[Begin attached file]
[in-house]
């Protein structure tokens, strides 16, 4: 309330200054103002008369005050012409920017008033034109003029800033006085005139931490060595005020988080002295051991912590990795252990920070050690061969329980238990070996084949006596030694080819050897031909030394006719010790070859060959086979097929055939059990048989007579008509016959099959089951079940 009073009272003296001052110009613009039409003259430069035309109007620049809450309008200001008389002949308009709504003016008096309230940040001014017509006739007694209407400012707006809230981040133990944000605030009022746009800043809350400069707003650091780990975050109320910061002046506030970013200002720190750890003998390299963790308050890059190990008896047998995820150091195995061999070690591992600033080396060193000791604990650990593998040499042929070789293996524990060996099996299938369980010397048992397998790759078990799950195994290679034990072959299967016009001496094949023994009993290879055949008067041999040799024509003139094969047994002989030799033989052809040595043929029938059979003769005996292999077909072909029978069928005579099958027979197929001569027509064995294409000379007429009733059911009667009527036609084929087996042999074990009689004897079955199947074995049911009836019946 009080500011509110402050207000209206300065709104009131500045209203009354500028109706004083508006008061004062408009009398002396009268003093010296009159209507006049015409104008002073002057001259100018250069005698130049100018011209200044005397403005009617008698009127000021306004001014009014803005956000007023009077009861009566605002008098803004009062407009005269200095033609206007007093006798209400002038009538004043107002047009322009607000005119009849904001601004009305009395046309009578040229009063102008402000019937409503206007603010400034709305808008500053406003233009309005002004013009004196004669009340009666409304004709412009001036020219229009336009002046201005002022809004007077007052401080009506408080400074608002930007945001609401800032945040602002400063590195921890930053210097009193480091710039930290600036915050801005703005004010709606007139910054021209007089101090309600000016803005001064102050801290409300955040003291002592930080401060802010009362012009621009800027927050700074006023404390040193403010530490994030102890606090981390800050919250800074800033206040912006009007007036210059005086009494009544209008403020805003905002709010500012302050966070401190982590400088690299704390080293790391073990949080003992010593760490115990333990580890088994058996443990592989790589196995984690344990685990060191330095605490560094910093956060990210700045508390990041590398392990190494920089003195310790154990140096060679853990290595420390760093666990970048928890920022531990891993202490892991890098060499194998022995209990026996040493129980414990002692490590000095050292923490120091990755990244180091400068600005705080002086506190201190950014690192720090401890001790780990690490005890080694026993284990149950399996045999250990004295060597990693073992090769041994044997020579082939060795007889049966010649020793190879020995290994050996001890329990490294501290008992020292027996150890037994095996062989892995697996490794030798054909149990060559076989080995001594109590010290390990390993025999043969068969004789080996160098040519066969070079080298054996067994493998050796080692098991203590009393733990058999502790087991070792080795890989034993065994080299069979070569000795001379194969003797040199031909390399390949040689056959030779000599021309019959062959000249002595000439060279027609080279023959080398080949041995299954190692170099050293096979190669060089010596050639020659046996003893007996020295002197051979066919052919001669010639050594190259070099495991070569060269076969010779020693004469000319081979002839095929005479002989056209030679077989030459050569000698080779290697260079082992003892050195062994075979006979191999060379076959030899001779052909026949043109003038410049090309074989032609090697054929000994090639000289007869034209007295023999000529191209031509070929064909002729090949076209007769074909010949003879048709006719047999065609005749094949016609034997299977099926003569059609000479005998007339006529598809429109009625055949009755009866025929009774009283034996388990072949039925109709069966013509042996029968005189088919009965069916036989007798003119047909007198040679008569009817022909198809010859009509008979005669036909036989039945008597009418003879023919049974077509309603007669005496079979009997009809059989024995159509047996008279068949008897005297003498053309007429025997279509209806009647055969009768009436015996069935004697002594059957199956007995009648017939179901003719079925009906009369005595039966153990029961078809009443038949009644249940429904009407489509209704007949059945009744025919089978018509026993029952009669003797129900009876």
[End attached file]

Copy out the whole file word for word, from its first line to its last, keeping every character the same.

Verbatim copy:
[in-house]
């Protein structure tokens, strides 16, 4: 309330200054103002008369005050012409920017008033034109003029800033006085005139931490060595005020988080002295051991912590990795252990920070050690061969329980238990070996084949006596030694080819050897031909030394006719010790070859060959086979097929055939059990048989007579008509016959099959089951079940 009073009272003296001052110009613009039409003259430069035309109007620049809450309008200001008389002949308009709504003016008096309230940040001014017509006739007694209407400012707006809230981040133990944000605030009022746009800043809350400069707003650091780990975050109320910061002046506030970013200002720190750890003998390299963790308050890059190990008896047998995820150091195995061999070690591992600033080396060193000791604990650990593998040499042929070789293996524990060996099996299938369980010397048992397998790759078990799950195994290679034990072959299967016009001496094949023994009993290879055949008067041999040799024509003139094969047994002989030799033989052809040595043929029938059979003769005996292999077909072909029978069928005579099958027979197929001569027509064995294409000379007429009733059911009667009527036609084929087996042999074990009689004897079955199947074995049911009836019946 009080500011509110402050207000209206300065709104009131500045209203009354500028109706004083508006008061004062408009009398002396009268003093010296009159209507006049015409104008002073002057001259100018250069005698130049100018011209200044005397403005009617008698009127000021306004001014009014803005956000007023009077009861009566605002008098803004009062407009005269200095033609206007007093006798209400002038009538004043107002047009322009607000005119009849904001601004009305009395046309009578040229009063102008402000019937409503206007603010400034709305808008500053406003233009309005002004013009004196004669009340009666409304004709412009001036020219229009336009002046201005002022809004007077007052401080009506408080400074608002930007945001609401800032945040602002400063590195921890930053210097009193480091710039930290600036915050801005703005004010709606007139910054021209007089101090309600000016803005001064102050801290409300955040003291002592930080401060802010009362012009621009800027927050700074006023404390040193403010530490994030102890606090981390800050919250800074800033206040912006009007007036210059005086009494009544209008403020805003905002709010500012302050966070401190982590400088690299704390080293790391073990949080003992010593760490115990333990580890088994058996443990592989790589196995984690344990685990060191330095605490560094910093956060990210700045508390990041590398392990190494920089003195310790154990140096060679853990290595420390760093666990970048928890920022531990891993202490892991890098060499194998022995209990026996040493129980414990002692490590000095050292923490120091990755990244180091400068600005705080002086506190201190950014690192720090401890001790780990690490005890080694026993284990149950399996045999250990004295060597990693073992090769041994044997020579082939060795007889049966010649020793190879020995290994050996001890329990490294501290008992020292027996150890037994095996062989892995697996490794030798054909149990060559076989080995001594109590010290390990390993025999043969068969004789080996160098040519066969070079080298054996067994493998050796080692098991203590009393733990058999502790087991070792080795890989034993065994080299069979070569000795001379194969003797040199031909390399390949040689056959030779000599021309019959062959000249002595000439060279027609080279023959080398080949041995299954190692170099050293096979190669060089010596050639020659046996003893007996020295002197051979066919052919001669010639050594190259070099495991070569060269076969010779020693004469000319081979002839095929005479002989056209030679077989030459050569000698080779290697260079082992003892050195062994075979006979191999060379076959030899001779052909026949043109003038410049090309074989032609090697054929000994090639000289007869034209007295023999000529191209031509070929064909002729090949076209007769074909010949003879048709006719047999065609005749094949016609034997299977099926003569059609000479005998007339006529598809429109009625055949009755009866025929009774009283034996388990072949039925109709069966013509042996029968005189088919009965069916036989007798003119047909007198040679008569009817022909198809010859009509008979005669036909036989039945008597009418003879023919049974077509309603007669005496079979009997009809059989024995159509047996008279068949008897005297003498053309007429025997279509209806009647055969009768009436015996069935004697002594059957199956007995009648017939179901003719079925009906009369005595039966153990029961078809009443038949009644249940429904009407489509209704007949059945009744025919089978018509026993029952009669003797129900009876």